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  1. Variations of vertical atmospheric electric field E z have been attributed mainly to meteorological processes. On the other hand, the theory of electromagnetic waves in the atmosphere, between the bottom ionosphere and earth’s surface, predicts two modes, magnetic H (TE) and electric E (TH) modes, where the E-mode has a vertical electric field component, E z . Past attempts to find signatures of ULF (periods from fractions to tens of minutes) disturbances in E z gave contradictory results. Recently, study of ULF disturbances of atmospheric electric field became feasible thanks to project GLOCAEM, which united stations with 1 sec measurements of potential gradient. These data enable us to address the long-standing problem of the coupling between atmospheric electricity and space weather disturbances at ULF time scales. Also, we have reexamined results of earlier balloon-born electric field and ground magnetic field measurements in Antarctica. Transmission of storm sudden commencement (SSC) impulses to lower latitudes was often interpreted as excitation of the electric TH 0 mode, instantly propagating along the ionosphere–ground waveguide. According to this theoretical estimate, even a weak magnetic signature of the E-mode ∼1 nT must be accompanied by a burst of E z well exceeding the atmospheric potential gradient. We havemore »examined simultaneous records of magnetometers and electric field-mills during >50 SSC events in 2007–2019 in search for signatures of E-mode. However, the observed E z disturbance never exceeded background fluctuations ∼10 V/m, much less than expected for the TH 0 mode. We constructed a model of the electromagnetic ULF response to an oscillating magnetospheric field-aligned current incident onto the realistic ionosphere and atmosphere. The model is based on numerical solution of the full-wave equations in the atmospheric-ionospheric collisional plasma, using parameters that were reconstructed using the IRI model. We have calculated the vertical and horizontal distributions of magnetic and electric fields of both H- and E-modes excited by magnetospheric field-aligned currents. The model predicts that the excitation rate of the E-mode by magnetospheric disturbances is low, so only a weak E z response with a magnitude of ∼several V/m will be produced by ∼100 nT geomagnetic disturbance. However, at balloon heights (∼30 km), electric field of the E-mode becomes dominating. Predicted amplitudes of horizontal electric field in the atmosphere induced by Pc5 pulsations and travelling convection vortices, about tens of mV/m, are in good agreement with balloon electric field and ground magnetometer observations.« less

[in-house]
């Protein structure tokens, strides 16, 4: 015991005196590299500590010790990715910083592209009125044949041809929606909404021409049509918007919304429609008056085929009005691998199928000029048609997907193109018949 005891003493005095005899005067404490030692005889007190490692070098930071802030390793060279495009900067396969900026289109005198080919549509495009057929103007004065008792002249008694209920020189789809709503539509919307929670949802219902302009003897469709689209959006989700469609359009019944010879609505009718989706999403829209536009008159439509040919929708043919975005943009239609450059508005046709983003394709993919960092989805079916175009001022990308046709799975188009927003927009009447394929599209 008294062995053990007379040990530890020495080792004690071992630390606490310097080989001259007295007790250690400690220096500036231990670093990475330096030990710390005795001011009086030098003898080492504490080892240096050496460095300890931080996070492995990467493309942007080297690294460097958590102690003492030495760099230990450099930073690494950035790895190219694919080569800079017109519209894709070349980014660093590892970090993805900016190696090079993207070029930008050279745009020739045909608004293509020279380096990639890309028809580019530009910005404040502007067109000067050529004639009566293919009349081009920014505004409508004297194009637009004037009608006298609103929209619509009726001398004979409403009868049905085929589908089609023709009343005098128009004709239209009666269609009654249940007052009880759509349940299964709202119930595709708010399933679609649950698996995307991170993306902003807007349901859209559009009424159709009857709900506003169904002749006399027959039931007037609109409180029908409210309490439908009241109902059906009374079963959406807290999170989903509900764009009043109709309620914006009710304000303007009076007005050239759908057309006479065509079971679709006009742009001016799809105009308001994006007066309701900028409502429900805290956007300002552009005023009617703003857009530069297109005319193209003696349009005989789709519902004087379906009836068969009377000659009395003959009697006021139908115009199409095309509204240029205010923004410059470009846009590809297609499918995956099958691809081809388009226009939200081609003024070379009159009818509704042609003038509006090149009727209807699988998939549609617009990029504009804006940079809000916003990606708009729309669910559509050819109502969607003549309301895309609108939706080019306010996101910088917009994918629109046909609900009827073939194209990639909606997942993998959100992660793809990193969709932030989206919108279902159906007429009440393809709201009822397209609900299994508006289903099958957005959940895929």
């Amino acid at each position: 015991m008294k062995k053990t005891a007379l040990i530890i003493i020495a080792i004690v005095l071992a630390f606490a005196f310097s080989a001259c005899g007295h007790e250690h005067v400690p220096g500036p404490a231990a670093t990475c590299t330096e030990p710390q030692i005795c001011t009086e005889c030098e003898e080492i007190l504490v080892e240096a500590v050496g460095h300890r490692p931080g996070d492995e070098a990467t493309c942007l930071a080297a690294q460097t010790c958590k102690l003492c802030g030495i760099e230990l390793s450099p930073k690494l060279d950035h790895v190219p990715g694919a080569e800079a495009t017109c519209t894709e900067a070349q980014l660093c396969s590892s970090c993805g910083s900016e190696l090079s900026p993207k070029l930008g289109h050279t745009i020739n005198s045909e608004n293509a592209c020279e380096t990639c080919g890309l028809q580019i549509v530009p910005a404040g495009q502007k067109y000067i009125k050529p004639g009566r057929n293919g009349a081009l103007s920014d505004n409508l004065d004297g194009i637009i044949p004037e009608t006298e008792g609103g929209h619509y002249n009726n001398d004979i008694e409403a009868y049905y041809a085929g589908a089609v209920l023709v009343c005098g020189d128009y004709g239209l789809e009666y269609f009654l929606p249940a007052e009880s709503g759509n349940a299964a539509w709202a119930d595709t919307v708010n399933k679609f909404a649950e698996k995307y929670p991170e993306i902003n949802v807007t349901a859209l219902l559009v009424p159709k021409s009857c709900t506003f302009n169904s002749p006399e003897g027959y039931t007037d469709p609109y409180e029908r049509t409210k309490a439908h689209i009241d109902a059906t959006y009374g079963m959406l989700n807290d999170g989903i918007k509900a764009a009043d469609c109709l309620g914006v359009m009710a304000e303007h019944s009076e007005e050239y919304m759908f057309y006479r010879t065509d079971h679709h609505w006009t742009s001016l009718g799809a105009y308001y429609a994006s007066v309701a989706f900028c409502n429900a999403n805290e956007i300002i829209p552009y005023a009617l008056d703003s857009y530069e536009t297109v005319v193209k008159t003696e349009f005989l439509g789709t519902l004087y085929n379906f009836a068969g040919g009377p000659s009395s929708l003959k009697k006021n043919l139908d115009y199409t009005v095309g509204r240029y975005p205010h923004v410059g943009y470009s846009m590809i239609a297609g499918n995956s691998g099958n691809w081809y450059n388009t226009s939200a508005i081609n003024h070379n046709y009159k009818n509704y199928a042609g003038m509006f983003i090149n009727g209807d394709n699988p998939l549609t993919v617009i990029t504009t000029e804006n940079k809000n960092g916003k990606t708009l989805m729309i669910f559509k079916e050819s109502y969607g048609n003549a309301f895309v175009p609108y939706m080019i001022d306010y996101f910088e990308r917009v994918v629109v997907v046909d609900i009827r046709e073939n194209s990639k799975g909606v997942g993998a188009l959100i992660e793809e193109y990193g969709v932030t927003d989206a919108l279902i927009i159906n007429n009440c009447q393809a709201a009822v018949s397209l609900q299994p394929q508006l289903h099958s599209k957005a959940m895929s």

2. A circuit analogy for magnetosphere-ionosphere current systems has two extremes for drivers of ionospheric currents: the “voltage generator” (ionospheric electric fields/voltages are constant, while current varies) and the “current generator” (current is constant, while the electric field varies). Here we indicate another aspect of the magnetosphere-ionosphere interaction, which should be taken into account when considering the current/voltage dichotomy. We show that nonsteady field-aligned currents interact with the ionosphere in a different way depending on a forced driving or resonant excitation. A quasi-DC driving of field-aligned current corresponds to a voltage generator, when the ground magnetic response is proportional to the ionospheric Hall conductance. The excitation of resonant field line oscillations corresponds to the current generator, when the ground magnetic response only weakly depends on the ionospheric conductance. According to the suggested conception, quasi-DC nonresonant disturbances correspond to a voltage generator. Such ultralow frequency (ULF) phenomena as traveling convection vortices and Pc5 waves should be considered as the resonant response of magnetospheric field lines, and they correspond to a current generator. However, there are quite a few factors that may obscure the determination of the current/voltage dichotomy.